Ben Philpott Reporter

Ben Philpott is a senior reporter for KUT-FM, Austin's National Public Radio affiliate. He has been covering state politics and dozens of other topics for the station since 2002, during which time he has been recognized for outstanding radio journalism by the Radio and Television News Directors Association, Public Radio News Directors Incorporated, the Houston Press Club and the Texas Associated Press Broadcasters. Before moving to Texas, he worked in public radio in Birmingham and Tuscaloosa, Ala., and at several television stations in Alabama and Tennessee. Born in New York City and raised in Chattanooga, Tenn., Philpott graduated from the University of Alabama with a degree in broadcast journalism.

Recent Contributions

Opinions Mixed on Obama's Homelessness Plan

Homeless man near the UT-Austin campus
Homeless man near the UT-Austin campus
Barack Obama has announced a major initiative to end most homelessness in the United States within 10 years, specifically targeting veterans and single mothers with families. Ben Philpott of KUT News and the Tribune looks at how state agencies are responding to the president's plan.

Justice Sharon Keller's Lawyer Argues Lies Led to Accusations

Sharon Keller, presiding judge of the Texas Court of Criminal Appeals.
Sharon Keller, presiding judge of the Texas Court of Criminal Appeals.
The investigation into Texas Court of Criminal Appeals Chief Justice Sharron Keller is closer to a conclusion today. Earlier this year a judge recommended that Keller should not be sanctioned after she was accused of closing the clerk's office and blocking a final appeal for death row inmate Michael Wayne Richard. Ben Philpott, who reports for KUT News and the Tribune, has more on today’s judicial oversight panel hearing.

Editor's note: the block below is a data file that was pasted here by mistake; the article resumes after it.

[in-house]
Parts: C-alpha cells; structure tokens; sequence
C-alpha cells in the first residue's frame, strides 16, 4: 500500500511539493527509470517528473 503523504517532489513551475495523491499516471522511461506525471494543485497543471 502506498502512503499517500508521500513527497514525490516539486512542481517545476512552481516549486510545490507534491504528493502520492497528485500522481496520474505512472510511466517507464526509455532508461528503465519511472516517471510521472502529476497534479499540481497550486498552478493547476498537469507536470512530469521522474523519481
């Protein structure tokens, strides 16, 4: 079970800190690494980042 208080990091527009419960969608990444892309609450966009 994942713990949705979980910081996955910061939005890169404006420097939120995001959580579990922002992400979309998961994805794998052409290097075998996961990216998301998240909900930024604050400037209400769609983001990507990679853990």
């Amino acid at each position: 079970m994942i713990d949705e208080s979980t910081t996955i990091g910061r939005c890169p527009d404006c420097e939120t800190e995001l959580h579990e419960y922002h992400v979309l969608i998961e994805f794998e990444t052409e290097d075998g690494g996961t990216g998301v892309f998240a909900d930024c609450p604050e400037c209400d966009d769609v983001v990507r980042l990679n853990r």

TX Tea Party Works Way Into Texas GOP

Debra Medina on stage, after introducing another speaker at a We Texans rally during the state GOP convention.
Debra Medina on stage, after introducing another speaker at a We Texans rally during the state GOP convention.
Can the Republican establishment in Texas and the various Tea Party groups find enough common ground to keep the state GOP from splintering? Mississippi governor Haley Barbour told convention delegates this weekend that they have no choice. Ben Philpott filed this report for KUT News and the Tribune.

Texas GOP Works to Control National Conservative Message

Gov. Rick Perry, closing his speech to the first general session of the Texas Republican Convention.
Gov. Rick Perry, closing his speech to the first general session of the Texas Republican Convention.
Since George W. Bush exited the White House, Texas has lost in place at the center of the political universe. But Texas Republicans, who gathered this weekend in Dallas, say there's still plenty here for the rest of the nation to emulate and embrace. Ben Philpott filed this report for KUT News and the Tribune.

TX Lawmakers Debate Dropping Some From Sexual Offender List

There are more than 61,000 registered sex offenders in the Texas Department of Public Safety’s database. Some think the list includes people who aren’t a threat to society and that the stigma of being on it hurts them more than it helps the greater community. Ben Philpott of KUT News and the Tribune has this report.

How Budget Cuts Will Affect School Districts

Last week's request for additional budget cuts of 10 percent is expected to have a dramatic effect on state services — and local ones, too. Ben Philpott of KUT News and the Tribune reports on how a new round of slashing will affect school districts in particular.

Gov Perry calls for another 10% in Budget Cuts

The governor, lieutenant governor and speaker directed all state agencies on Friday to cut their budgets by an additional 10 percent. Last week, those same agencies had their current budgets trimmed by a total of around $1.2 billion in an effort to close a projected $18 billion budget shortfall in the next legislative session. Ben Philpott of KUT News and the Tribune reports.

TX Green Party Works to Get on 2010 Ballot

Green Party officials drop off about 93,000 signatures to the Texas Secretary of State.
Green Party officials drop off about 93,000 signatures to the Texas Secretary of State.
Texas has among the most restrictive ballot access laws of any state, which is why the Green Party hasn't put its candidates before voters here since 2002. Ben Philpott of KUT News and the Tribune reports that party activists hope to end the dry spell this year.